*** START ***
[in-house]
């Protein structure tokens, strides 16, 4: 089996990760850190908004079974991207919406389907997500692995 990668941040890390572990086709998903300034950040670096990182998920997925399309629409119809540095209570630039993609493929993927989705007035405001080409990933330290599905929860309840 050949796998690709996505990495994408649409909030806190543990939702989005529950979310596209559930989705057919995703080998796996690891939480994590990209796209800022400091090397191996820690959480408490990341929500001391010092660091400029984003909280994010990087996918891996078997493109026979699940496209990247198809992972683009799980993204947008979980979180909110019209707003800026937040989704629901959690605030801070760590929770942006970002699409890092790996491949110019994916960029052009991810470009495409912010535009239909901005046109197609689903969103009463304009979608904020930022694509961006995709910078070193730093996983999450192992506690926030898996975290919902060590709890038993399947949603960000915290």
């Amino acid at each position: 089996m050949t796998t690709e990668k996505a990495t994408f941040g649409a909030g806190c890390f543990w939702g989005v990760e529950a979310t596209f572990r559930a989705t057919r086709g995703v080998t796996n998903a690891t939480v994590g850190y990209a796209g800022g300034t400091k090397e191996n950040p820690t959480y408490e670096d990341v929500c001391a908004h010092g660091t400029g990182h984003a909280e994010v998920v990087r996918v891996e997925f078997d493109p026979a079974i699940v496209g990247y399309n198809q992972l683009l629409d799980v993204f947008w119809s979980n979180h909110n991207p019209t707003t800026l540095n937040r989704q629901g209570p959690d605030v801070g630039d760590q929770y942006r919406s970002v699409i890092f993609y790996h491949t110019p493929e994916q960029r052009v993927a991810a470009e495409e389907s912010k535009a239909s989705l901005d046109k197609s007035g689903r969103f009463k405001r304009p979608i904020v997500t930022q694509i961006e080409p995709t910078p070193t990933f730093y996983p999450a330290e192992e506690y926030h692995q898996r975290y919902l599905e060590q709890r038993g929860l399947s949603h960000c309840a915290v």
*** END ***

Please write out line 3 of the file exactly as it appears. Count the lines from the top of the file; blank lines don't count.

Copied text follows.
């Amino acid at each position: 089996m050949t796998t690709e990668k996505a990495t994408f941040g649409a909030g806190c890390f543990w939702g989005v990760e529950a979310t596209f572990r559930a989705t057919r086709g995703v080998t796996n998903a690891t939480v994590g850190y990209a796209g800022g300034t400091k090397e191996n950040p820690t959480y408490e670096d990341v929500c001391a908004h010092g660091t400029g990182h984003a909280e994010v998920v990087r996918v891996e997925f078997d493109p026979a079974i699940v496209g990247y399309n198809q992972l683009l629409d799980v993204f947008w119809s979980n979180h909110n991207p019209t707003t800026l540095n937040r989704q629901g209570p959690d605030v801070g630039d760590q929770y942006r919406s970002v699409i890092f993609y790996h491949t110019p493929e994916q960029r052009v993927a991810a470009e495409e389907s912010k535009a239909s989705l901005d046109k197609s007035g689903r969103f009463k405001r304009p979608i904020v997500t930022q694509i961006e080409p995709t910078p070193t990933f730093y996983p999450a330290e192992e506690y926030h692995q898996r975290y919902l599905e060590q709890r038993g929860l399947s949603h960000c309840a915290v």